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Former Employee must Arbitrate Discrimination Claim Because the Employment Agreement Constituted a Valid Contract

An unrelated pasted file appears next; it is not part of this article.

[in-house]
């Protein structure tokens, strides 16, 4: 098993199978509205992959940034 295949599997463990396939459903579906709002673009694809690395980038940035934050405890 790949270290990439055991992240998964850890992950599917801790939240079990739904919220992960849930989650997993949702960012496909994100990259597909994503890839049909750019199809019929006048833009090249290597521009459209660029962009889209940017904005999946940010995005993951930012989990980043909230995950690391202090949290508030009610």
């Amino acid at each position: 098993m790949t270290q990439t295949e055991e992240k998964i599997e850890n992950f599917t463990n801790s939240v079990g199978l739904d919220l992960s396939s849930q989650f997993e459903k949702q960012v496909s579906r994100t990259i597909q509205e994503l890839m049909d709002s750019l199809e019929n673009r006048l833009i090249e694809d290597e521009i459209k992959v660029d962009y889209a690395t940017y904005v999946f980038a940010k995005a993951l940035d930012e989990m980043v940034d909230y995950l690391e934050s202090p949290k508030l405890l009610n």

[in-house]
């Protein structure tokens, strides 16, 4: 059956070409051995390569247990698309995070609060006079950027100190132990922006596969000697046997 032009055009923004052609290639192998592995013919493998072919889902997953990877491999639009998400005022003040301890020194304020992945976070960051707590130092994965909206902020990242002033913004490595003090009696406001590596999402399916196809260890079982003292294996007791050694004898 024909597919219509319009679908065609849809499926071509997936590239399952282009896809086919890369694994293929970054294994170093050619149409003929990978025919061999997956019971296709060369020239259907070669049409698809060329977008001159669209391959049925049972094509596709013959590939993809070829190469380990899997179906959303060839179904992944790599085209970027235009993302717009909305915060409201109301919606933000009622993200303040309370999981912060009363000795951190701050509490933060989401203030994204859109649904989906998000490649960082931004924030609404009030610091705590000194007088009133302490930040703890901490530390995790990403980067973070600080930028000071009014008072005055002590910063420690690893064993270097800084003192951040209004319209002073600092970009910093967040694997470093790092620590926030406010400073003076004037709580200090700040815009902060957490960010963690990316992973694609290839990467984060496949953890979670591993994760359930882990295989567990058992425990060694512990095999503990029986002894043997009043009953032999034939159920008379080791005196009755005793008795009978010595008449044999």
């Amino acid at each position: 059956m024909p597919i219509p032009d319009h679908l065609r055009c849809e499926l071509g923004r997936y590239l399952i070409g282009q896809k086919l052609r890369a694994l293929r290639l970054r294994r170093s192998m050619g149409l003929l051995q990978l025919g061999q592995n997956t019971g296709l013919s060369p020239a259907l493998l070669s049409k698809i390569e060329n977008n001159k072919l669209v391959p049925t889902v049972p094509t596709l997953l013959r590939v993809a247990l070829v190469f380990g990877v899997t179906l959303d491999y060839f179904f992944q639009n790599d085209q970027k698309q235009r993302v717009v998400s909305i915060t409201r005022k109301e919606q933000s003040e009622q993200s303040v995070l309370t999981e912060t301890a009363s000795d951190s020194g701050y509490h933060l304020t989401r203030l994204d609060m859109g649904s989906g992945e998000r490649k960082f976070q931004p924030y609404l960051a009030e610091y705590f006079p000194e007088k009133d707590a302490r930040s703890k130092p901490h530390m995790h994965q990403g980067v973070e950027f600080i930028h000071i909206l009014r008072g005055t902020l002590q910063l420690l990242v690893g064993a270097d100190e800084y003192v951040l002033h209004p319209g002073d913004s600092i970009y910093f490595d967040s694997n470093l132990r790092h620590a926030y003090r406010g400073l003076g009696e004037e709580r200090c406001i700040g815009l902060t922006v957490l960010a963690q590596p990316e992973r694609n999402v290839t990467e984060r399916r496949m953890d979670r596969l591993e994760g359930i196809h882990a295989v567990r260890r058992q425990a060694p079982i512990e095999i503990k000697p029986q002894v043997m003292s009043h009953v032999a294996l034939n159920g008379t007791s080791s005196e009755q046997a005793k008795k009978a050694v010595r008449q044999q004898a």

An employee signed an employment agreement four years after she began her employment with the employer. The agreement contained an arbitration clause that set out a three-step process for resolving employment disputes, including discrimination claims. The employee sought to have the agreement invalidated based on lack of consideration and lack of notice as to the arbitration provision. The U.S. Court of Appeals for the First Circuit held that the employee’s agreement to the alternative dispute resolution process in exchange for the employer’s promise to waive certain defenses satisfied the consideration requirement for contract formation. The court also held that the plain text of the agreement provided the employee with adequate notice that employment discrimination claims would be subject to arbitration. Accordingly, the court ruled that the employee was required to arbitrate her claims. In light of this case, employers should consider utilizing a carefully drafted arbitration clause in their employment agreements as a viable alternative to being forced to litigate discrimination claims.

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